Authors: L. E. Green
Tags: #Fiction, #Mystery, #Retail, #Science Fiction, #Suspense, #Thriller
The night was warm with a slight chilling breeze squeezing through the buildings, imposing upon the Boston horizon of dark blue and black. Dark slithering clouds wisped about the night sky, moving quickly from a violent wind, preceding a rain storm destined to batter down upon the city. The wind smelled like ice; the city lights blinded the stars, and only the moon and a few bright planets were in sight. Built in 1964, the 52–floor Prudential Tower sat in the background declaring its presence, the city’s most iconic monument. A few horns beeped here and there as car tires of the passing vehicles slapped the road and bumped against the destructive potholes. Yet traffic moved smoothly courtesy of the completion of the infamous Big Dig. Finally, the dreadful Big Dig had subsided after a solid 25 years of construction but not without being $12 billion over budget, not without four related deaths and or countless injuries, lawsuits and political corruption scandals. Out–of–towners flowed into the city for the night’s excitement, ready to take part in the adventurous Boston nightlife.
Two miles away, a woman stood on the ledge of another skyscraper. No one noticed her nor cared, but she was there watching the world hustle and bustle beneath the tips of her toes. From afar, she almost looked like Antony Gormley’s Naked Man statues of New York City. Many of these statues were placed on the ledges of high buildings. Panicked citizens had called 911 believing they were actually suicidal maniacs ready to plummet to the pavement. Farther away, she looked like an antenna fading into the black of the sky. She could see the Prudential Tower light up in green LED lights, GO CELTS! It blinked G–O–C–E–L–T–S! Each letter appeared exactly one second after the other. Then all together, GO CELTS blinked three times with a three second pause between each cycle. A few lights were out in the G and T letters and almost read CO CELIS! Those lights had been out since the start of the season and hadn’t been fixed.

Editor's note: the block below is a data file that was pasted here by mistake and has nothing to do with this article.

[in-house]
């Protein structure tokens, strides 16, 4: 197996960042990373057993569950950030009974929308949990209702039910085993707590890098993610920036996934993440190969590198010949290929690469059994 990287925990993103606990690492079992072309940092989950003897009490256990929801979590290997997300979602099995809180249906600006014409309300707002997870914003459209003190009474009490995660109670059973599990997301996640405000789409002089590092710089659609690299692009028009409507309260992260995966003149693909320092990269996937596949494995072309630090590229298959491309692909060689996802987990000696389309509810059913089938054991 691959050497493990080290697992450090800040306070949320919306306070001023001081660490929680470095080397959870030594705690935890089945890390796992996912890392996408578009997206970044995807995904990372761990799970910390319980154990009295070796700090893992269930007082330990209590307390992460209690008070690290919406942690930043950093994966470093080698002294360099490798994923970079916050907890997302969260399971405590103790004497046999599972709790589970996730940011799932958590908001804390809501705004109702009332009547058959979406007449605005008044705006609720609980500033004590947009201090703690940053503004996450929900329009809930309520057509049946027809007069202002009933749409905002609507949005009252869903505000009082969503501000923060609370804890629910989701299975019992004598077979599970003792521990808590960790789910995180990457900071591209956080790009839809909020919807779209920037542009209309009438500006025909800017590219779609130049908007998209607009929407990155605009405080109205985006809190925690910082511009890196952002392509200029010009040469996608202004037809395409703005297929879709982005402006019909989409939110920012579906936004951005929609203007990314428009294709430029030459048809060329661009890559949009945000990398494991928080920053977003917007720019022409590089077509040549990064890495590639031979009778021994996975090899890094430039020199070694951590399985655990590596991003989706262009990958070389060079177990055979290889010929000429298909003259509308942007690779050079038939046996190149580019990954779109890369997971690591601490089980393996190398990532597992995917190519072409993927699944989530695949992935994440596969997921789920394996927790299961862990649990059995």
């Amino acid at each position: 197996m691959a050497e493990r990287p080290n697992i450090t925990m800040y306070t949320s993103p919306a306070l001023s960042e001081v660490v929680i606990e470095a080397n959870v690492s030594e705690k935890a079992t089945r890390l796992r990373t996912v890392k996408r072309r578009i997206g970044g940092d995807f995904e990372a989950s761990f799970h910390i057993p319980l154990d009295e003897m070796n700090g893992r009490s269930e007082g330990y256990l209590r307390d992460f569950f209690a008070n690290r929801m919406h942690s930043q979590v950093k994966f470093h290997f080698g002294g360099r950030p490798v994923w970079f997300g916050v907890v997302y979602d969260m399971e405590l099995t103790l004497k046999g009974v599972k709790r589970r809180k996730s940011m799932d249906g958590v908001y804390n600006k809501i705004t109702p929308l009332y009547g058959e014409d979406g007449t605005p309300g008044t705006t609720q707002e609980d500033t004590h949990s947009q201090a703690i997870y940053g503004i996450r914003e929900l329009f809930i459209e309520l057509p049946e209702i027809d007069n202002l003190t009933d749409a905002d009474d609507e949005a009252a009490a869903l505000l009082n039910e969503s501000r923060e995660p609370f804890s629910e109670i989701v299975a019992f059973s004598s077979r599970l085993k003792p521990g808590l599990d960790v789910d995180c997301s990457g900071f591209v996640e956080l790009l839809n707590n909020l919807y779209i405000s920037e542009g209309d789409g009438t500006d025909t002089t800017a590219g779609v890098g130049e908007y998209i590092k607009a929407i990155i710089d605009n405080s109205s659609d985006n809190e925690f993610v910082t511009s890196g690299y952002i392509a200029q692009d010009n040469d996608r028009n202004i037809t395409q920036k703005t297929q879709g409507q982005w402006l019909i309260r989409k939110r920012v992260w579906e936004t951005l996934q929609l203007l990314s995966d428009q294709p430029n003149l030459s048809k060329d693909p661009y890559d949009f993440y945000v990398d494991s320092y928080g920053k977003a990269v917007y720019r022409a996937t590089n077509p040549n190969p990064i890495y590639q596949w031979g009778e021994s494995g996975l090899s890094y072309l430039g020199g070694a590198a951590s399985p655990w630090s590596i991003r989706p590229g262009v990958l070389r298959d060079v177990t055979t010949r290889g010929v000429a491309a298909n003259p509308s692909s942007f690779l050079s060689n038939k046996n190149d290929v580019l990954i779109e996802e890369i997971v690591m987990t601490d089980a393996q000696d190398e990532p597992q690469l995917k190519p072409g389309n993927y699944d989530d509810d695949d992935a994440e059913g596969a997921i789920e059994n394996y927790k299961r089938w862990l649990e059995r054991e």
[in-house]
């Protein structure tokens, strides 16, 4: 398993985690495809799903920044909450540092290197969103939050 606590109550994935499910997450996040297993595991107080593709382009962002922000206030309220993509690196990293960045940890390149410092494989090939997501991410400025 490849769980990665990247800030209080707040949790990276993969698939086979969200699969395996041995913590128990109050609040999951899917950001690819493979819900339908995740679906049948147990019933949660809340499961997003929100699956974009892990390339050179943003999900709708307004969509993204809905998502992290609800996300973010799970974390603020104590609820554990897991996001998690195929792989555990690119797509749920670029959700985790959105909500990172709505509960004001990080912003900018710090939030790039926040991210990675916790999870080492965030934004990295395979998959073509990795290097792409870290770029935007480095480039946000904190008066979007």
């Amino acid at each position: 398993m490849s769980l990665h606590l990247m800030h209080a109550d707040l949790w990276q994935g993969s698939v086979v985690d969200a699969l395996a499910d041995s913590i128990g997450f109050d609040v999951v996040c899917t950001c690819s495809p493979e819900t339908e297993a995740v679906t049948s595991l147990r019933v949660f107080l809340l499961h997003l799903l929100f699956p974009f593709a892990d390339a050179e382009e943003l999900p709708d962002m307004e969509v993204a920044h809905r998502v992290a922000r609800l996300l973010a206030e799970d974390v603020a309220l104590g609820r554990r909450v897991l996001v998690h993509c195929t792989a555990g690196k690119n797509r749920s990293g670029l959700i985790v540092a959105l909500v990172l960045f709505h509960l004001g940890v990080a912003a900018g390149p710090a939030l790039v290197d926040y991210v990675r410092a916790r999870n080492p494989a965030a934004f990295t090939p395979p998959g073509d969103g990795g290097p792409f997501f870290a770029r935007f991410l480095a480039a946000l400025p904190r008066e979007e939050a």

The Boston Celtics were playing against the New York Knicks. Most of the police force lurked around the TD Garden Center to intimidate the drunken patrons into compliance and order. The last game between the two rivals had resulted in a murder, a rape and a bonfire in the parking lot. The police walked to and fro, pacing about as they swung around their batons. They checked their radios, keeping side chatting brief as they maintained watch, anxiously waiting for the guaranteed commotion which would ensue at the final buzzer. Win or lose, there would be a riot. Win or lose, there would be pepper spray in the air. The police prepared their gas masks. The infamous Boston/New York team rivalry was at the center of everyone’s minds tonight. There was no time to focus on a random, ledge–walking psycho with a bad attitude and mysterious purpose.
This mysterious woman, Abigail was a peculiar, young lady. She was slightly annoyed by the missing lights and wondered how many fools would misread the electric banner. Abigail counted the blinking green LED light cycle at least five times before she remembered her initial focus. As she stood on the ledge she could feel the wind sweeping past her feet, almost with enough force to pick her up from the rubber of her black Gortex boots which she had borrowed from her friend and coworker, Roger. Her hair was black and shaped into a lazy style Mohawk where her bangs hung long over the front of her face. She had on dark eye makeup, to match her black Dickies cargos, a black top and a black oversized leather jacket, frayed at the edges and elbows. She stood on the ledge, thinking of where her mysterious life had taken her and what had led her to this moment. It was the moment she looked forward to yet regretted at the same time.
Abigail never told Roger most of the thoughts that went through her mind. She wanted to embrace who she was and what had happened to her but there was no time. Her fate was sealed at that very moment. Figuring out what was going on in her life and in her head was more complicated than a teenage girl realizing she has a crush on a boy she used to despise, who is also getting her period and figuring out how in the hell to use a tampon. She was on the verge of a mental crisis.